Assets Current assets: Cash Accounts receivable Total current assets Fixed assets: 20 vehicles 3 computers 6 sets EDM equipment 4 transits 4 levels Misc. field equipment Office fixtures & equip. leasehold improvements Total fixed assets Total assets $5,000 4,700 $9,700 40,500 30,000 48,000 6,000 4,800 20,000 18,000 7,500 $174,800 $184,500

Liabilities Current liabilities: Accounts payable Long term liabilities: Notes Payable Mortgages On real property Total L-T liabilities Total liabilities Owner’s equity Total liabilities & Owners' equity

$2,500

11,500 43,000 $57,000 57,000 127,500 $184,500

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Income Statement

Net sales Operating expenses: Labor expense Gas expense Telephone expense Equipment repair expense Insurance' expense Rent expense Depreciation expense license expense Payroll taxes Office supplies expense Field supplies expense Miscellaneous expenses Total operating expenses Net operating profit Income taxes Net profit

$378,000 $219,800 29,993 6,270 5,600 9,025 5,400 9,200 1,500 11,050 7,200 10,900 4,700 $320,638 57,362 8,397 $48,965

Quadrant Surveying & Engineering Company Break-Even Analysis

total fixed expenses Break-even sales = 1.00 - variable expenses expressed as percentage of sales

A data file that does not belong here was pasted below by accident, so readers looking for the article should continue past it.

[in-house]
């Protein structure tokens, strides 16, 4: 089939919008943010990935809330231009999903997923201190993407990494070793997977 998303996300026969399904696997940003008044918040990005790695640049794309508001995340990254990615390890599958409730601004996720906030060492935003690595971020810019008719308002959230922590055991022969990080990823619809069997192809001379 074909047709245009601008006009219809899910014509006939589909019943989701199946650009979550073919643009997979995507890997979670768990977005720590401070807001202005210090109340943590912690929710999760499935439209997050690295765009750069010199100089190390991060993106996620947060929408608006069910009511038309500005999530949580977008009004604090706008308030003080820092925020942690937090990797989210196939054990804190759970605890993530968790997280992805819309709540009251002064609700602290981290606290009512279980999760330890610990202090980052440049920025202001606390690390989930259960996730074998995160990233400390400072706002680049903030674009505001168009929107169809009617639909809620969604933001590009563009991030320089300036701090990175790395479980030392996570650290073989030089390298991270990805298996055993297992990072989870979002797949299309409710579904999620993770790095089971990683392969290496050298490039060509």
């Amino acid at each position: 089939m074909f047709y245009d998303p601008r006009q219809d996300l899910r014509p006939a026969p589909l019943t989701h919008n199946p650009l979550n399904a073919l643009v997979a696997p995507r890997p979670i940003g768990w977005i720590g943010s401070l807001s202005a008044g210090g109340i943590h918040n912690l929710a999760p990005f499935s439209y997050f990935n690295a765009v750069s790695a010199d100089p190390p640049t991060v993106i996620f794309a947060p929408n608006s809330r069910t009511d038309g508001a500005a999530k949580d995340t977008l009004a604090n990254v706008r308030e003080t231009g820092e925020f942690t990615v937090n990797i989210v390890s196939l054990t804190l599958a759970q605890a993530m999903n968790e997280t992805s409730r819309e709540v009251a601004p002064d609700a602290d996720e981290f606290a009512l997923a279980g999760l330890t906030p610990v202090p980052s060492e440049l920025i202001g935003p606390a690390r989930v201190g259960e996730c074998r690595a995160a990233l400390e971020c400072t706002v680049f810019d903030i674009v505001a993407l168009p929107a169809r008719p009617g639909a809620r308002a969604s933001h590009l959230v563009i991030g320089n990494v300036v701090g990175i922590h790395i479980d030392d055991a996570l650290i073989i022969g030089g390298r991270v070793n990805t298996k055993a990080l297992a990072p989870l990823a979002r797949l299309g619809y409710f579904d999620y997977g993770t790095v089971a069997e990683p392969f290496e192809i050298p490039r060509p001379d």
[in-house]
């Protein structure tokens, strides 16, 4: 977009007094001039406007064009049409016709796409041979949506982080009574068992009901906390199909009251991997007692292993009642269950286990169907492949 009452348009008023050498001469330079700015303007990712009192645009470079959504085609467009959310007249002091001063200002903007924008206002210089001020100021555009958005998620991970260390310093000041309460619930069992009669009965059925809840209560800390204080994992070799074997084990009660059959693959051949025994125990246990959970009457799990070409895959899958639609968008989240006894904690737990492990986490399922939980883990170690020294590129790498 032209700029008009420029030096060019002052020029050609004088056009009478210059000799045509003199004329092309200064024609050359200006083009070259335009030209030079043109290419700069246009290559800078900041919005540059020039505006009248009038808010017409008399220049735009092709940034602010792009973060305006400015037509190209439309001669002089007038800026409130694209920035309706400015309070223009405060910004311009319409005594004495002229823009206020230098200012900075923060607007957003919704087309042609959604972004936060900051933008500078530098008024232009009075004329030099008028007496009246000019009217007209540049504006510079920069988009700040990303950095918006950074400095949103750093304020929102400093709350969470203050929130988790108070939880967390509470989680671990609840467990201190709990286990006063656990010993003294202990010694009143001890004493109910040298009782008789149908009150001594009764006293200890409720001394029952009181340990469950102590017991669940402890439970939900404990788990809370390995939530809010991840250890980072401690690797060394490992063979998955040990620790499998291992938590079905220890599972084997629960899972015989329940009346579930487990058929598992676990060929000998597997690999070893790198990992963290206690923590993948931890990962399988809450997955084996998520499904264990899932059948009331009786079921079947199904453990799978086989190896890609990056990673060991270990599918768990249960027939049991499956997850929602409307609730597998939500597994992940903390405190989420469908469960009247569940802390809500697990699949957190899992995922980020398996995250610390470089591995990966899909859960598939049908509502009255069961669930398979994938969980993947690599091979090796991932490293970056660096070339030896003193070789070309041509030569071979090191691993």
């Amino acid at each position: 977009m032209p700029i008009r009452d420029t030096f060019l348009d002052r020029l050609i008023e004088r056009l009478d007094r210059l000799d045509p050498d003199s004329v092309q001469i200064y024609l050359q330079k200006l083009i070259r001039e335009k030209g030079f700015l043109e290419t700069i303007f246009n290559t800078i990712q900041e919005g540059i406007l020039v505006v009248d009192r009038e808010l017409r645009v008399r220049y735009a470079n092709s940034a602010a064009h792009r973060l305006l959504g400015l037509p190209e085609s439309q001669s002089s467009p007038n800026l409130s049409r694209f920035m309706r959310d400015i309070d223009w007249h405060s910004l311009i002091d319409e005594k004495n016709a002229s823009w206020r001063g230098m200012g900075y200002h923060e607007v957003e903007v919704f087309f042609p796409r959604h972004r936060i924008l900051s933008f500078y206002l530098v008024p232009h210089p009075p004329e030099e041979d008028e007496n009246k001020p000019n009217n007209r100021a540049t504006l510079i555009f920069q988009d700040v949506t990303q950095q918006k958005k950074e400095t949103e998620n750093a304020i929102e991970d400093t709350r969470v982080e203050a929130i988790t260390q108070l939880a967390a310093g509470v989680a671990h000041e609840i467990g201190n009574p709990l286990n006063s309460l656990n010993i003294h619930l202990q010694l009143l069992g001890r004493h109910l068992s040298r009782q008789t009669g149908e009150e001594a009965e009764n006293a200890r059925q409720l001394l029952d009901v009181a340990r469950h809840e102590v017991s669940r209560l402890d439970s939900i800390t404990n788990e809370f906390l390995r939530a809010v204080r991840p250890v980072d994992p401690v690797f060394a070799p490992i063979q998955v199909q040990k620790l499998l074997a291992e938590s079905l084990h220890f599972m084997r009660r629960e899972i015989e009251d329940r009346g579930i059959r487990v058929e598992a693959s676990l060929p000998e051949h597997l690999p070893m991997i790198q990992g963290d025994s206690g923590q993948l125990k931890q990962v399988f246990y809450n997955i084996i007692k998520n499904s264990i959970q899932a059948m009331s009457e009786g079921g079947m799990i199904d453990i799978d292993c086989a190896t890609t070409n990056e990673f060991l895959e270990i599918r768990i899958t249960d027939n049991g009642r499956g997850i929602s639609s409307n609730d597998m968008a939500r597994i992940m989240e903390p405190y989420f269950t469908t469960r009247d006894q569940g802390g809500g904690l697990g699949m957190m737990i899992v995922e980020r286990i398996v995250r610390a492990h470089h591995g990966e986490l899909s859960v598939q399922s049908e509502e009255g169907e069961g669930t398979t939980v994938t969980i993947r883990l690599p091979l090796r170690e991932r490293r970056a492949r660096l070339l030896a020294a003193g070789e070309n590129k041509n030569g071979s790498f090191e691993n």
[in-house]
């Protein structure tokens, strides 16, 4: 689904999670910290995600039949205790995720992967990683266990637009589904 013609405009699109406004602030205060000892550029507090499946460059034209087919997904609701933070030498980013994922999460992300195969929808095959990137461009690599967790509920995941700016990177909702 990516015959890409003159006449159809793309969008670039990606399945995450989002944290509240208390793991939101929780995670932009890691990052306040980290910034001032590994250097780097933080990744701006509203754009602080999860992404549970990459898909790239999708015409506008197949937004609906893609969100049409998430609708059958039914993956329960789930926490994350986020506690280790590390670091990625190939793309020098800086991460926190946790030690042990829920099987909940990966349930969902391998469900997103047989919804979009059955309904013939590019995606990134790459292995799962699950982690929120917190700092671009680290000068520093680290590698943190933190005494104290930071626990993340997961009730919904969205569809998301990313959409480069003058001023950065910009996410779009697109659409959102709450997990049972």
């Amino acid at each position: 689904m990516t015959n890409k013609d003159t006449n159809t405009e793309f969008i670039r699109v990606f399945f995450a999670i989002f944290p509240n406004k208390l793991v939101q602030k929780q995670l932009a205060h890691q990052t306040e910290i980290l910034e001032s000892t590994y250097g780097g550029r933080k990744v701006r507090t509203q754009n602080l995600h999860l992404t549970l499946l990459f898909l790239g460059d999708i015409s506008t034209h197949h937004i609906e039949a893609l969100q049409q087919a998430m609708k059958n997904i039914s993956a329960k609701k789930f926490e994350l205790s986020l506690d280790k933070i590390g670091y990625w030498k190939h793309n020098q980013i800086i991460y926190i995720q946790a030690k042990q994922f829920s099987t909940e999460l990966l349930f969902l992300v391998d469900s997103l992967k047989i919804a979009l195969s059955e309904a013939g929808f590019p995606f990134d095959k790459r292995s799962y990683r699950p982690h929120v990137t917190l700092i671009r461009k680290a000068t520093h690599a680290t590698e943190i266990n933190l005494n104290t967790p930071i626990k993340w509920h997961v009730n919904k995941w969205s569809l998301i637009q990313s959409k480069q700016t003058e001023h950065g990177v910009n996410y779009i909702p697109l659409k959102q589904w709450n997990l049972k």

Total expenses Fixed Variable

$320,638 88,122 240,913 240,913

variable expenses as a % of sales = 378,000 = 63.73% 88,122 Break-even sales= 1.00 - 0.06373 Break-even sales= $242,985

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Projected Cash Budget

Cash Receipts SALES COLLECTIONS: 20% same month 60% first month after sale 18% second month after sale

Jan 20,000

Feb 25,000

Other cash receipts
TOTAL CASH RECEIPTS CASH DISBURSEMENTS: Wages Taxes Payroll Property Transportation Repairs & maintenance Field supplies Rent Utilities Telephone (including yellow Entertainment Insurance Malpractice Tenant's Auto Licenses Miscellaneous TOTAL CASH DISBURSEMENTS END OF MONTH BALANCE Beginning cash balance + cash receipts - cash disbursements CASH END OF THE MONTH (REPAYMENT) or (BORROWING) CASH END OF THE MONTH Minimum Cash Balance = $5,000

Mar 28,000 5,600 15,000 3,600 250 24,450 15,680 532 0 790 375 650 500 100 450 200 0 0 0 0 210 19,487

Apr 33,000 6,600 16,800 4,500 50 27,950 18,480 628 0 840 450 800 500 110 575 200 9,000 0 0 0 340 31,923

May 47,000 9,400 19,800 5,040 380 34,620 26,320 987 400 1,380 575 1,050 500 130 800 200 0 1,500 0 0 425 34,267

June 54,000 10,800 28,200 5,940 160 45,100 30,240 1,011 0 1,525 625 1,240 500 140 950 200 0 0 500 1500 490 38,921

July 58,000 11,600 32,400 8260 400 52,660 32,480 1,375 0 1,780 700 1,500 500 150 1,075 200 0 0 0 0 510 40,270

Aug 55,000 11,000 34,800 9,720 100 55,620 31,147 1,163 0 1,645 675 1,375 500 140 990 200 0 0 0 0 500 38,335

5,000 24,450 19,487 9,963 0 0 $9,963

9,963 27,950 31,923 5,990 0 0 $5,990

5,990 34,620 34,267 6,343 0 0 $6,343

6,343 45,100 38,921 12,522 0 0 $12,522

12,522 52,660 40,270 24,912 0 0 $24,912

25,112 55,620 38,335 42,397 0 0 $42,397

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Pro Forma Income Statement

Net sales Operating expenses: Labor expense Gas expense Telephone expense Equipment repair expense Insurance expense Rent expense Depreciation expense License expense Payroll expense Office supplies expense Field supplies expense Miscellaneous expenses Total operating expenses Net operating profit Income taxes Net profit